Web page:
By Janis Roszler, RD, CDE, LD/N
Robin thinks her diabetes meal plan is boring. She follows it each day because it helps her control her diabetes, but she isn’t happy. She would like to have more food choices and snacks she can nibble on that are tasty and fun.
Do you ever feel this way? You don’t have to. Just because you have diabetes doesn’t mean you must stop eating all of the foods you love. A diabetes meal plan can be very flexible. Visit your dietitian and let him or her update your meal plan so you can eat more of the foods you enjoy and still improve your diabetes control. You may have to eat smaller amounts of those items and eat them less often, but you should be able to find a way to have them.
Did you know that there are foods you can add to your meal plan right now, even before you see a dietitian? These are known as “free” foods. A free food has less than 20 calories AND 5 or fewer grams of carbohydrates. Most people can enjoy up to 3 free food servings each day without any effect on blood glucose or weight. However, because some free foods contain small amounts of carbohydrates, it’s a good idea not to eat them all at one time, as the total carbohydrate amount may cause your glucose level to jump too high.
The following is a list of foods that are usually free. Be aware that some brands of these items may not be free, so check the nutrition facts food label on the package before you eat them:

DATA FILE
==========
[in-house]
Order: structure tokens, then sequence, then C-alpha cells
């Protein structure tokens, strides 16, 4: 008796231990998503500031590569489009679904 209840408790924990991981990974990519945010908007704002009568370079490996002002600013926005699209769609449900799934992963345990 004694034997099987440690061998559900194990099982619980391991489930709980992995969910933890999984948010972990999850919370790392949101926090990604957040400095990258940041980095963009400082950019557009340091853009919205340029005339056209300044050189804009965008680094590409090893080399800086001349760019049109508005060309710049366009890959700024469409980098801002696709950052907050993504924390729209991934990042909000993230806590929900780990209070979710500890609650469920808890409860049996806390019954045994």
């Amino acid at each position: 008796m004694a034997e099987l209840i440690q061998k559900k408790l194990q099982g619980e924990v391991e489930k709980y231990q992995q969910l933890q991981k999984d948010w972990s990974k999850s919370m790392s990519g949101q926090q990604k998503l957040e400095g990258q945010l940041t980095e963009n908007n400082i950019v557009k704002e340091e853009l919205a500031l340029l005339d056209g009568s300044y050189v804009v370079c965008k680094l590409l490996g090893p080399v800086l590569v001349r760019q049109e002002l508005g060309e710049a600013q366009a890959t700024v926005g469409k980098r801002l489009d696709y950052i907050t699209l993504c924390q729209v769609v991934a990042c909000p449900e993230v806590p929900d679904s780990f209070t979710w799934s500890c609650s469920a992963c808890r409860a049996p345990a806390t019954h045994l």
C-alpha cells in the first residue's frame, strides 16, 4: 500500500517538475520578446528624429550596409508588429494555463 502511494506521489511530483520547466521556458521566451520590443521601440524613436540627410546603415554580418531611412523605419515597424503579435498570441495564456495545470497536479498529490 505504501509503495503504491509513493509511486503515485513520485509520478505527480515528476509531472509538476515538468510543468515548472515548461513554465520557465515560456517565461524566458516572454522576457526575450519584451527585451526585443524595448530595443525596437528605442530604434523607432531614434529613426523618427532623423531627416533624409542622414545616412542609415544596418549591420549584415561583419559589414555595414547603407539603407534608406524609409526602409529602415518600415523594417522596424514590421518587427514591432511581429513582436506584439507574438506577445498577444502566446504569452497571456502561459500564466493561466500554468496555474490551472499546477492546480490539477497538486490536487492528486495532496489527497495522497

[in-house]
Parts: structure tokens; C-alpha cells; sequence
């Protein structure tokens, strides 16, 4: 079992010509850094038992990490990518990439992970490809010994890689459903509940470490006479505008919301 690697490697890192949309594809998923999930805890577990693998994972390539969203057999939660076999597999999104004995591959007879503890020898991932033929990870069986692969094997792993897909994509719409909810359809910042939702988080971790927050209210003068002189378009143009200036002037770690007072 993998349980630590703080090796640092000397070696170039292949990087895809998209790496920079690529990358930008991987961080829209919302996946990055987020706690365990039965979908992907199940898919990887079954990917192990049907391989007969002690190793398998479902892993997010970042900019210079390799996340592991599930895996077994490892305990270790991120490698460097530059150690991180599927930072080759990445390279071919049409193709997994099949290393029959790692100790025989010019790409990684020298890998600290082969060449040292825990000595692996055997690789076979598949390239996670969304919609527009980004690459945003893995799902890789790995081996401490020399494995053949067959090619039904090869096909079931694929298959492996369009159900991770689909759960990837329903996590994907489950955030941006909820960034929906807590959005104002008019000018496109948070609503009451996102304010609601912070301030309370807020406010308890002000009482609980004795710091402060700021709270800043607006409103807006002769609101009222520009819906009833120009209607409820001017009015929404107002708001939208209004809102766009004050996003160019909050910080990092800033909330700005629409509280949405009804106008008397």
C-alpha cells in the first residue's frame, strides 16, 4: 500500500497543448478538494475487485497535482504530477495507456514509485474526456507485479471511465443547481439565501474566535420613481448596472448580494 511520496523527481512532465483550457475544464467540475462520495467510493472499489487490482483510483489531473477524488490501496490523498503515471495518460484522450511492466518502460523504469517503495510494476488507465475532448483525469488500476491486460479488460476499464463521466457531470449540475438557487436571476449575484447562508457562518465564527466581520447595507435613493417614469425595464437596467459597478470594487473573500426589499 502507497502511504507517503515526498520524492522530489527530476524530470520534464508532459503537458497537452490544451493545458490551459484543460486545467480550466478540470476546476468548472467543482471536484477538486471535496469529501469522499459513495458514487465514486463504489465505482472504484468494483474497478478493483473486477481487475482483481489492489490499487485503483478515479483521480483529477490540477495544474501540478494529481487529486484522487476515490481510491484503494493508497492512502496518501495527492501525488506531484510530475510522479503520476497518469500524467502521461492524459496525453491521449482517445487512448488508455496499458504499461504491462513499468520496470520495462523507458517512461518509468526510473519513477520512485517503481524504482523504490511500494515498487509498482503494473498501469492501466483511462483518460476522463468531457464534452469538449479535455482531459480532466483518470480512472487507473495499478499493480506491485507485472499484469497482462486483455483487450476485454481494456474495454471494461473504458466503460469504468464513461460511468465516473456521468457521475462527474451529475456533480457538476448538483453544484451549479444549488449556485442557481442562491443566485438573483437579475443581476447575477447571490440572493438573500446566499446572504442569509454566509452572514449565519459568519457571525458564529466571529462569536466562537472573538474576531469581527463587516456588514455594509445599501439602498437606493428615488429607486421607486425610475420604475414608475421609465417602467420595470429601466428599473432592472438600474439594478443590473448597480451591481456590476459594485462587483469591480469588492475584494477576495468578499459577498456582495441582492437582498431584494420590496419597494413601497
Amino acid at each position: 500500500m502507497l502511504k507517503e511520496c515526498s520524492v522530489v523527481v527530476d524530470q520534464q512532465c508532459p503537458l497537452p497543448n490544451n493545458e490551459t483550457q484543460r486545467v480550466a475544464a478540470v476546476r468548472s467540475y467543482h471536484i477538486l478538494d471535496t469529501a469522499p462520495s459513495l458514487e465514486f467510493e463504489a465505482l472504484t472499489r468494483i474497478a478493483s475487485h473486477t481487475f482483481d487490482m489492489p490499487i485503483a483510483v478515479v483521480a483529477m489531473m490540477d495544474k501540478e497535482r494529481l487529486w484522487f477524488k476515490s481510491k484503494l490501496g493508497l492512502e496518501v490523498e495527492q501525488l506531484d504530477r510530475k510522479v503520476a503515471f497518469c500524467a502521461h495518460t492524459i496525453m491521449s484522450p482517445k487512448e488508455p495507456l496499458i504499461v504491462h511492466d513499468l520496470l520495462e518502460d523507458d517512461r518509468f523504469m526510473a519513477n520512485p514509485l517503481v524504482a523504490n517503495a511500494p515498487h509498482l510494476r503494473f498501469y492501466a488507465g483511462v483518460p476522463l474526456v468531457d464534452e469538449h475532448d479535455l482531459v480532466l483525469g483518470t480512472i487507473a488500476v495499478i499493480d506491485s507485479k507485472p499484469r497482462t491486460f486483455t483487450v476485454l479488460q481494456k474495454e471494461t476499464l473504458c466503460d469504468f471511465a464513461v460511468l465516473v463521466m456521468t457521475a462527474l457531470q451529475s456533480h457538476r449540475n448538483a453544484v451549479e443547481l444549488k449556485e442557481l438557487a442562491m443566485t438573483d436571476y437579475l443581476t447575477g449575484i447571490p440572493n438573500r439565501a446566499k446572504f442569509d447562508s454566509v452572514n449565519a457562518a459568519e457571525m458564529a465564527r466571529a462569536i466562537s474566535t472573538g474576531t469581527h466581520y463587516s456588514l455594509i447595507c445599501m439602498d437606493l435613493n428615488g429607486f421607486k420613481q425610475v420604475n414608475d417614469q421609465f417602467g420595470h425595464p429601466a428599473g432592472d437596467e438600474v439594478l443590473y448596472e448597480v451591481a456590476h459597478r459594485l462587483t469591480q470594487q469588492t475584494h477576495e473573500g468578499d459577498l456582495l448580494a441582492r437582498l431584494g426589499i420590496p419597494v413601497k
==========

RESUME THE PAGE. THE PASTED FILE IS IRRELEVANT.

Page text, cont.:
Salad greens (endive, spinach, iceberg lettuce, romaine), 1 cup raw cabbage, cucumber, celery, 5 baby carrots, (or 1 small carrot), hot peppers, green onion, mushrooms, zucchini, radishes, Chinese cabbage, ¼ cup cooked carrots green beans, ½ cup cooked cauliflower
½ ounce of lean meat or ½ ounce of fatfree sliced cheese
¼ cup blueberries, 10 small strawberries, ½ cup rhubarb sweetened with sugar substitute
Club soda, coffee and tea, (unsweetened or sweetened with a sugar substitute), diet soda, sugar-free drink mixes, 1 packet diet hot cocoa mix, flavored water (carb-free), plain, sparkling or mineral water, bouillon (low-sodium), fat free broth
1 cup light popcorn, 2 saltine crackers, 10 goldfishstyle crackers, 1 sugar-free popsicle, sugar-free gelatin, a piece of hard candy (regular or sugar-free), sugar-free gum
Many are free: 1 tablespoon ketchup, ¼ cup salsa, 2 tablespoons yogurt, 1 tablespoon Parmesan cheese, horseradish, mustard, dill or unsweetened pickles, 2 tablespoons diet salad dressing, 3 tablespoons taco sauce, vinegar, 2 teaspoons sugar-free jam/jelly, 1–2 tablespoons sugar-free pancake syrup, 1 tablespoon light chocolate syrup, 2 tablespoons sugar-free whipped topping
The next time you’re at the store, look for other free foods you can add to your meal plan. To do this, check the nutrition facts label listed on the package. Find the serving size at the top of the food label. If one serving of the item contains less than 20 calories and 5 or fewer grams of carbohydrates, add it to your free food list.
The list of free foods has opened up many new food choices for Robin. She now nibbles on a small amount of fat-free sliced cheese if she gets hungry between lunch and dinner, and enjoys ¼ cup of blueberries with 2 tablespoons of sugar-free, whipped topping when she wants something sweet. She also plans to meet with her dietitian to find a way to add more of the foods she enjoys to her daily meal plan. Robin is no longer bored with her meal plan now that she has so many options to choose from. It is so nice to know that her meal plan can change. Yours can, too.